One of the conditions under section 901A of the Companies Act 2006 for proposing a plan is that the purpose of the compromise or arrangement must be "to eliminate, reduce or prevent, or mitigate the effect of, any of the financial difficulties" that are affecting the ability to carry on business as a going concern. As the purpose of the plan was to facilitate a solvent wind down rather than support continued trading, the judge had to consider whether this condition would be satisfied.

Mr Justice Trower concluded that the condition would be satisfied on the basis that the plan had, "at its purpose, a lessening or reduction in the gravity or seriousness of the effect of [the company's] financial difficulties". The companies' financial difficulties were considered sufficiently serious so as to give rise to the possibility that they would not be able to carry on business as a going concern. The judge also considered that the implementation of the proposed plans would give rise to a better result for the restructuring plan creditors, compared to an insolvency. The alternative was an administration or liquidation, as well as potential enforcement by the secured creditors, which could lead to bankruptcy filings against parent company, DeepOcean Group Holding BV, amongst other group entities.

Plan meetings

The plan meetings were convened. This involved meetings of four separate "classes" of creditors: the secured creditors; UK landlord creditors; UK vessel owner creditors, and; other unsecured creditors.

At the meetings, two of the three restructuring plans were approved by the requisite majority of creditors in each class. In relation to the third restructuring plan, which only had two classes of creditors, one class voted unanimously in favour of the plan, but approval was not given by the second class of creditors. The requisite 75% majority in value of creditors voting was not achieved, with only 64.6% of unsecured creditors voting in favour of the plan.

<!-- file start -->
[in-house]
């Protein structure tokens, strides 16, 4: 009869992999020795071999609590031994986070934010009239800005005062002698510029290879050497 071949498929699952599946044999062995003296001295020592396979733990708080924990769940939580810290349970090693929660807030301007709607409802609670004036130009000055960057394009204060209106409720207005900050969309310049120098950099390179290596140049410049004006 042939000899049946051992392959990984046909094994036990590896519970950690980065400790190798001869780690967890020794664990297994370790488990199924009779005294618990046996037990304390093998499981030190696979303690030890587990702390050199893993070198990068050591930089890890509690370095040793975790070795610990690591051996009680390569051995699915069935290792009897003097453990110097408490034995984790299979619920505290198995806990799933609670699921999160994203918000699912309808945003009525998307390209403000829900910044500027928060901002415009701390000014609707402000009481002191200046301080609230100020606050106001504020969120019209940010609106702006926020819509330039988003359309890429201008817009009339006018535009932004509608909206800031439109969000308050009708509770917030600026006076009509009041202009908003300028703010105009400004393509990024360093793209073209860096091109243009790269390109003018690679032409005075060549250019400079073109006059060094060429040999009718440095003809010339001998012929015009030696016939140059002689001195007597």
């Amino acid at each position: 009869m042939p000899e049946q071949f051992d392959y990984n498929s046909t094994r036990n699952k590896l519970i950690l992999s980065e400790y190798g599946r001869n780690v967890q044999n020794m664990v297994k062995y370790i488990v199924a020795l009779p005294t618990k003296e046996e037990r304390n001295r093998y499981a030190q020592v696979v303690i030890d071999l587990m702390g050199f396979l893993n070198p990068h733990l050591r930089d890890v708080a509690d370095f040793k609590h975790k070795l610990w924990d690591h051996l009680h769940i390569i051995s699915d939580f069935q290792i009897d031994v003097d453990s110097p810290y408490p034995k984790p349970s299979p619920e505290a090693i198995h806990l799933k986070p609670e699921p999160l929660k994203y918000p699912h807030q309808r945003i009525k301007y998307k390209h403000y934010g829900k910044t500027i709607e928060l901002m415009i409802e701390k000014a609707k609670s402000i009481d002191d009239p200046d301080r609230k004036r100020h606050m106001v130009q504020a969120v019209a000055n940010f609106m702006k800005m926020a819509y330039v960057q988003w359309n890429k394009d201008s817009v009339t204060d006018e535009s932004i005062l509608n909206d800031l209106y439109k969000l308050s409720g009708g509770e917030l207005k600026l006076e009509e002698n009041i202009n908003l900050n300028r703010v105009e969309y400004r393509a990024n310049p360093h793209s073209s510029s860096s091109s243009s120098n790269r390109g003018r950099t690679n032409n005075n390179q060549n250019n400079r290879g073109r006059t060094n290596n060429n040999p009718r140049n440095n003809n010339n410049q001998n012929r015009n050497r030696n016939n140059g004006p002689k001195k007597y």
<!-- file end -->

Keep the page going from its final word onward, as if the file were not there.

Sanction hearing

At the sanctioning hearing, as a result of the unsecured creditors voting against the proposed restructuring plan, Mr Justice Trower was required to consider whether the cross-class cram down mechanism should be put into practice for the first time in the UK.

Under section 901G of the Companies Act 2006, a restructuring plan can still be sanctioned by the court where one or more classes do not vote in favour of the plan provided that the following conditions are met:

  • ·none of the dissenting class would be worse off in the relevant alternative; and
  • the plan had been approved by at least one class of creditors who would have had a genuine economic interest in the relevant alternative.

The court sanctioned the three restructuring plans, confirming that the statutory tests for doing so were satisfied and that this was an appropriate case to exercise the court’s discretion and bind the dissenting class of creditors.

The use of the cross-class cram down mechanism was justified on the basis that:

  • the class of creditors that voted in favour of the plan were not ‘artificially’ included to enable a cross-class cram down in the event that another class of creditors did not approve the plan;
  • a substantial majority of the unsecured creditors in the dissenting class still voted in favour and no reasons were provided to the judge by those creditors which explain why they voted against the plan; and
  • importantly, the alternative would be to deprive the entire class of unsecured creditors of a better outcome than would be the case if the restructuring plan was approved.

Sarah Jennings is a restructuring expert at Pinsent Masons, the law firm behind Out-Law.